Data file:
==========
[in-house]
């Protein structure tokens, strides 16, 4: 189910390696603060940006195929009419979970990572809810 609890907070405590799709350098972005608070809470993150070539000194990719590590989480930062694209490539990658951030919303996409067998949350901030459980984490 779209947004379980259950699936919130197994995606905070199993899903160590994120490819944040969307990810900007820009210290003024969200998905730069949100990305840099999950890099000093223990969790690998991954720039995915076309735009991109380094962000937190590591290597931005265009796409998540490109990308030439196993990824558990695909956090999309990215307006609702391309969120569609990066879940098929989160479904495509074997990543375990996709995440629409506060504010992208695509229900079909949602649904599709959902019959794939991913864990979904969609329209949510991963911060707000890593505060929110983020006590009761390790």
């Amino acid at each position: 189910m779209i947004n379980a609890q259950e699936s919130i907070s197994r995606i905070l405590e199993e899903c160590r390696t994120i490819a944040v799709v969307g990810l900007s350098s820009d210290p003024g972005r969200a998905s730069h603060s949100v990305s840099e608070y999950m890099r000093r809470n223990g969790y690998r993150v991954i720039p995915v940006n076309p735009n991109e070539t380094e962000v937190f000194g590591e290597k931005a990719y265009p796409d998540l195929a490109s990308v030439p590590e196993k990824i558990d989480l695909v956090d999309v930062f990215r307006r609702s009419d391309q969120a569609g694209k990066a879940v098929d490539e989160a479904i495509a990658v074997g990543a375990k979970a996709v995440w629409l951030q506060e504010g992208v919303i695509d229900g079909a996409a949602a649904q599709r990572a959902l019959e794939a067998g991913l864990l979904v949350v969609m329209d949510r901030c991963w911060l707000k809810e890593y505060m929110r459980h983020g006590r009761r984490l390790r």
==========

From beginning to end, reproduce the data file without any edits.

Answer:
[in-house]
């Protein structure tokens, strides 16, 4: 189910390696603060940006195929009419979970990572809810 609890907070405590799709350098972005608070809470993150070539000194990719590590989480930062694209490539990658951030919303996409067998949350901030459980984490 779209947004379980259950699936919130197994995606905070199993899903160590994120490819944040969307990810900007820009210290003024969200998905730069949100990305840099999950890099000093223990969790690998991954720039995915076309735009991109380094962000937190590591290597931005265009796409998540490109990308030439196993990824558990695909956090999309990215307006609702391309969120569609990066879940098929989160479904495509074997990543375990996709995440629409506060504010992208695509229900079909949602649904599709959902019959794939991913864990979904969609329209949510991963911060707000890593505060929110983020006590009761390790």
């Amino acid at each position: 189910m779209i947004n379980a609890q259950e699936s919130i907070s197994r995606i905070l405590e199993e899903c160590r390696t994120i490819a944040v799709v969307g990810l900007s350098s820009d210290p003024g972005r969200a998905s730069h603060s949100v990305s840099e608070y999950m890099r000093r809470n223990g969790y690998r993150v991954i720039p995915v940006n076309p735009n991109e070539t380094e962000v937190f000194g590591e290597k931005a990719y265009p796409d998540l195929a490109s990308v030439p590590e196993k990824i558990d989480l695909v956090d999309v930062f990215r307006r609702s009419d391309q969120a569609g694209k990066a879940v098929d490539e989160a479904i495509a990658v074997g990543a375990k979970a996709v995440w629409l951030q506060e504010g992208v919303i695509d229900g079909a996409a949602a649904q599709r990572a959902l019959e794939a067998g991913l864990l979904v949350v969609m329209d949510r901030c991963w911060l707000k809810e890593y505060m929110r459980h983020g006590r009761r984490l390790r």